A Georgia couple, 26-year-old Jose Torres and 25-year-old Kayla Norton, wept in court as they received their respective prison sentences on Monday. They were sentenced for terrorizing black attendees at an outdoor children’s birthday party in July of last year. Judge William McClain determined that their actions were “motivated by racial hatred,” reports WBS-TV

Torres and Norton were part of a group of pickup trucks that drove around Douglas County and Paulding County, suburban communities outside of Atlanta. Those involved were part of a group called Respect the Flag, which law enforcement found to be a white supremacist organization. 

Upon stopping outside of the birthday party, those in the convoy are said to have yelled racial slurs as well as death threats at the black partygoers, including the children. Torres pointed a shotgun at the guests and threatened to kill them. Threats were also uttered by Norton, who has three children with Torres. 

The Respect the Flag group conducted two drunken, racially-fueled rampages on July 24 and July 25 — when they stopped at the birthday party — of 2015. They are also accused of menacing black motorists and black shoppers at a Paulding County Wal-Mart as well as a convenience store. 

“Many people tried to make the case about simply flying the Confederate Battle Flag,” Douglas County District Attorney Brian Fortner said in a statement. “This case was about a group of people riding around our community, drinking alcohol, harassing and intimidating our citizens because of the color of their skin.”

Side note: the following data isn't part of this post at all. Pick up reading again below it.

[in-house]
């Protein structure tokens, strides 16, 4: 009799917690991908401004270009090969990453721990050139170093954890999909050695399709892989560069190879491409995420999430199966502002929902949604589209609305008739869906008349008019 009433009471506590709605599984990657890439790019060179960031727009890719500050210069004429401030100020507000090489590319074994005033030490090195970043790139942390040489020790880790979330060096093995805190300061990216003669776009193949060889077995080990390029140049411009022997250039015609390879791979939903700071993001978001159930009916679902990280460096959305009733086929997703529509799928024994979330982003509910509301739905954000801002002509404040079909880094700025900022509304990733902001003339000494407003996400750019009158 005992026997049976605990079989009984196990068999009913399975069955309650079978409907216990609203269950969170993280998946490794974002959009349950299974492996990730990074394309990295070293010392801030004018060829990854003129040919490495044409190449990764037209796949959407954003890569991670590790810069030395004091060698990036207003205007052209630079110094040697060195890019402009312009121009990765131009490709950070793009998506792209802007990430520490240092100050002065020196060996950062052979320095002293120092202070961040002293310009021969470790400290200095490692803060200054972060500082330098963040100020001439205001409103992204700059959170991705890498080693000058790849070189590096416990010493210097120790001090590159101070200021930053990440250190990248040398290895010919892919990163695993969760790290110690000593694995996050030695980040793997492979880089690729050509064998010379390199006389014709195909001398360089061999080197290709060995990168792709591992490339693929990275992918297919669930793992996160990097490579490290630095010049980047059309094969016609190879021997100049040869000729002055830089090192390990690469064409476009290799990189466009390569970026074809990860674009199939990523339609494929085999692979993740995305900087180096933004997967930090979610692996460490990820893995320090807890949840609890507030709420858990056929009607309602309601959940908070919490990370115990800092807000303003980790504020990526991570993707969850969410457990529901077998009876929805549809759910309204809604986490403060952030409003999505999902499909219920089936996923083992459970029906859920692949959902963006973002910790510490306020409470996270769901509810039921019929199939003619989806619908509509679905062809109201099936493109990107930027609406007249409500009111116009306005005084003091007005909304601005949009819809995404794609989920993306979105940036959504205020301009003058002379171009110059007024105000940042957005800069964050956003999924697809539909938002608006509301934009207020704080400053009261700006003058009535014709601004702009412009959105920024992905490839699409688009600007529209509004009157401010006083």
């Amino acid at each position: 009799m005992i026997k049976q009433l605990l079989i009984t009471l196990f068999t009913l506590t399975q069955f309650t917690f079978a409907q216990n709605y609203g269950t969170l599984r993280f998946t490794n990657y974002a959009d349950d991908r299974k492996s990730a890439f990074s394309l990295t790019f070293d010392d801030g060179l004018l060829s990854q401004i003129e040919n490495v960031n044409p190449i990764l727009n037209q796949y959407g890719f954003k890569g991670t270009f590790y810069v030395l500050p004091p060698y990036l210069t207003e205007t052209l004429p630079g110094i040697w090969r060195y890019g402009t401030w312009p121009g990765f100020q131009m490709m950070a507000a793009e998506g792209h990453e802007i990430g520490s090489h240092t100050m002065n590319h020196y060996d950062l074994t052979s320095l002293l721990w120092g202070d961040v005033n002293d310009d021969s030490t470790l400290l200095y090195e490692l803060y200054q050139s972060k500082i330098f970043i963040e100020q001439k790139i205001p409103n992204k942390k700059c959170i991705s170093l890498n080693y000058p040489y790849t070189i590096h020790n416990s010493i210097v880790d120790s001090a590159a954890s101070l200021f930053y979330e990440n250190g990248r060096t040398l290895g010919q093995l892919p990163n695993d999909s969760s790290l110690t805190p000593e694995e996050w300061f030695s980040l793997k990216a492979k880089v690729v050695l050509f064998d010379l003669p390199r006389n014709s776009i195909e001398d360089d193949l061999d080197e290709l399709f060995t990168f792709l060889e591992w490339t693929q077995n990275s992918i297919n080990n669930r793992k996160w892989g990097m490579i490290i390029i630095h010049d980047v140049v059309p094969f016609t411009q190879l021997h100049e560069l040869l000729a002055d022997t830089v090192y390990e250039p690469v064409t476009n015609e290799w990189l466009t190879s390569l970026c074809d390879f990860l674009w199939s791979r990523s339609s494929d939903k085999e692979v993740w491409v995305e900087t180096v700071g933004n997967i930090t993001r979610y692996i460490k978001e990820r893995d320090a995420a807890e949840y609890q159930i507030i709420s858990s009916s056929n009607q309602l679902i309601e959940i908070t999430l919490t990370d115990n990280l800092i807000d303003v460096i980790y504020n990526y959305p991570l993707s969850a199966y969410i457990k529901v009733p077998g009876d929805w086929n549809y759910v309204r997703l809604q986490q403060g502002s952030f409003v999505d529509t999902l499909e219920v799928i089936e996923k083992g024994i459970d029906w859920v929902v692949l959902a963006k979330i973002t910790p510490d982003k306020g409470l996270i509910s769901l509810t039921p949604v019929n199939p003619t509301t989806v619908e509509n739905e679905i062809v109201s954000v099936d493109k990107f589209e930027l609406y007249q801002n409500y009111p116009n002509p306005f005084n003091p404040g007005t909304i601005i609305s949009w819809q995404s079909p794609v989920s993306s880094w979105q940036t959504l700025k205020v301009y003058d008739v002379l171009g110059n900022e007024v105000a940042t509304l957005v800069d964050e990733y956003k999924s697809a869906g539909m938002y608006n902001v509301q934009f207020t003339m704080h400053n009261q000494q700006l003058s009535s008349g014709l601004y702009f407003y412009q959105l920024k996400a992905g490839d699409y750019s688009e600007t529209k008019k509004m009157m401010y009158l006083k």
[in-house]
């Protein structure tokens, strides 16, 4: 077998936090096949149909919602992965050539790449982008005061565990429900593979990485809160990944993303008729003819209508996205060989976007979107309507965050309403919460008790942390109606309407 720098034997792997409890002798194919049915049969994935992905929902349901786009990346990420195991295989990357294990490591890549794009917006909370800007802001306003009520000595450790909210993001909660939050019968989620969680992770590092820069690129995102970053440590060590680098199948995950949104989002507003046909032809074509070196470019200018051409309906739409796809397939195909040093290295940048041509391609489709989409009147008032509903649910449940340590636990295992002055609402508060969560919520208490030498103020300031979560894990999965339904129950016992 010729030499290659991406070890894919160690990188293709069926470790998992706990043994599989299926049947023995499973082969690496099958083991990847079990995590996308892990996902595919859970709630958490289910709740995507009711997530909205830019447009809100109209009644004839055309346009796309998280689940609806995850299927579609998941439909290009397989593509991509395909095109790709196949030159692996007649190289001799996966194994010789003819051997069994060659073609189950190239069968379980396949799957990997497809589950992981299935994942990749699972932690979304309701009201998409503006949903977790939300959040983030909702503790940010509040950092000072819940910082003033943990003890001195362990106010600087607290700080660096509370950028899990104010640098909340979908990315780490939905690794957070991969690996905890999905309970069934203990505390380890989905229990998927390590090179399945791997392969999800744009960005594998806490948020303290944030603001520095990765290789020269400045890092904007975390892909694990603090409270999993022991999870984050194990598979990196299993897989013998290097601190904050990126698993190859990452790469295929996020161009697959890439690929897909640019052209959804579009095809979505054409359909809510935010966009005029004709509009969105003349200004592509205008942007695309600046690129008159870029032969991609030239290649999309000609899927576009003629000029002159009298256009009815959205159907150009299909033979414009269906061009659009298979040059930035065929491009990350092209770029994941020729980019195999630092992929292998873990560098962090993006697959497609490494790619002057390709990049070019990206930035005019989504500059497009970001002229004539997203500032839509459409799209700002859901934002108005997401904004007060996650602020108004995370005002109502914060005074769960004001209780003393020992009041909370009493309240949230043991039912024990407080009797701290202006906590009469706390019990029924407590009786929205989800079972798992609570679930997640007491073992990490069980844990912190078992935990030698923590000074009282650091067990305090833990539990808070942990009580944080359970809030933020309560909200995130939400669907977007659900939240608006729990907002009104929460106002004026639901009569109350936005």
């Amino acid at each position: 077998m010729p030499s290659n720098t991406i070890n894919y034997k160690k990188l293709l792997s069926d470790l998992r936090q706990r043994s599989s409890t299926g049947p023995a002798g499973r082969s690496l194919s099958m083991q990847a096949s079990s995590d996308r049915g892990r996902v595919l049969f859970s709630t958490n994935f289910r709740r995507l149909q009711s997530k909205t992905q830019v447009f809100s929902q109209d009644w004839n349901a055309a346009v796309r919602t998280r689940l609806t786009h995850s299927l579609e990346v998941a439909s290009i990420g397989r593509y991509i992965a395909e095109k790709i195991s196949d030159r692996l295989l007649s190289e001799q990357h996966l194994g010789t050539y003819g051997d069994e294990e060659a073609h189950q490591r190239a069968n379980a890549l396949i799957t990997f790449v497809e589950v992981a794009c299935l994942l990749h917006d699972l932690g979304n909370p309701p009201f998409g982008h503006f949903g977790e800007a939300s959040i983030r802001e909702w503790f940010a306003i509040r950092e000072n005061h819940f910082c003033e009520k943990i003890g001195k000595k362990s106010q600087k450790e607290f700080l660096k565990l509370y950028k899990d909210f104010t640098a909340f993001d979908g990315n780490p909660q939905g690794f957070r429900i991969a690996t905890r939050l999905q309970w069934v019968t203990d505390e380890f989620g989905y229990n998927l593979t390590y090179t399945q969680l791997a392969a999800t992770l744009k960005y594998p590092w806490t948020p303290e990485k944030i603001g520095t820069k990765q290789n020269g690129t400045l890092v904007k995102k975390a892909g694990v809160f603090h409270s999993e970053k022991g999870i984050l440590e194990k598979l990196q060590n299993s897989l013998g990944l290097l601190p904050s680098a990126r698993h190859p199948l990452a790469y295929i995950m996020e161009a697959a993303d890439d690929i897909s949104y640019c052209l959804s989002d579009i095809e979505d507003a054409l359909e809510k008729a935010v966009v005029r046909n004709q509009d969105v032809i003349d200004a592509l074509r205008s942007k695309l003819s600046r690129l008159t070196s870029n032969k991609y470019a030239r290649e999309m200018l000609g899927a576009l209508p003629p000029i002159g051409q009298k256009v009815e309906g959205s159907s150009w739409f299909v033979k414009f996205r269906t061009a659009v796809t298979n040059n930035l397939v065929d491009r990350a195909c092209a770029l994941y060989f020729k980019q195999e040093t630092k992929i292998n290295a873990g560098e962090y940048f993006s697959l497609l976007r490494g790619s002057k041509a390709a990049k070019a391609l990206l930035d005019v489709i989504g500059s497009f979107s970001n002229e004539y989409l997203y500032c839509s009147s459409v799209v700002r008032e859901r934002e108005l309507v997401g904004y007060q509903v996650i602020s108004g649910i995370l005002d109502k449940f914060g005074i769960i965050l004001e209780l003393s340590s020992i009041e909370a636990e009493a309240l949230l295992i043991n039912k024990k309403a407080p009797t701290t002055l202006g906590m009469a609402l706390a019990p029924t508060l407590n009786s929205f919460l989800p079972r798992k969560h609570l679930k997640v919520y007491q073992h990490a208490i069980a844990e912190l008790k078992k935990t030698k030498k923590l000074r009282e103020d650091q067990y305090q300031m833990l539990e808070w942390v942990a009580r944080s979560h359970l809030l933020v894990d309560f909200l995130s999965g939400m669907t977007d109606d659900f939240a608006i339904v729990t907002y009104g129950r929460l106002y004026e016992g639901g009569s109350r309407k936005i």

Fifteen members of Respect the Flag were originally indicted for their participation in the two-day frenzy. Only four, including Torres and Norton, have been charged with felonies. The sentences of Torres and Norton are the most severe that have thus far been reported on. 

Torres will serve 13 years of a 20-year sentence, as he was convicted on three counts of aggravated assault, one count of making terroristic threats, and one count of violating of Georgia’s Street Gang Terrorism and Prevention Act. Norton was convicted on one count of making terroristic threats and one count of violation of the Street Gang Act. She will serve six years of a 15-year sentence. 

Before her sentencing, Norton tearfully addressed the courtroom, including persons who she threatened at the birthday party. “The worst decision I’ve ever made in my life was to not walk away when I had the chance,” Norton said, while Torres sobbed beside her. “That is not me. That is not him.” 



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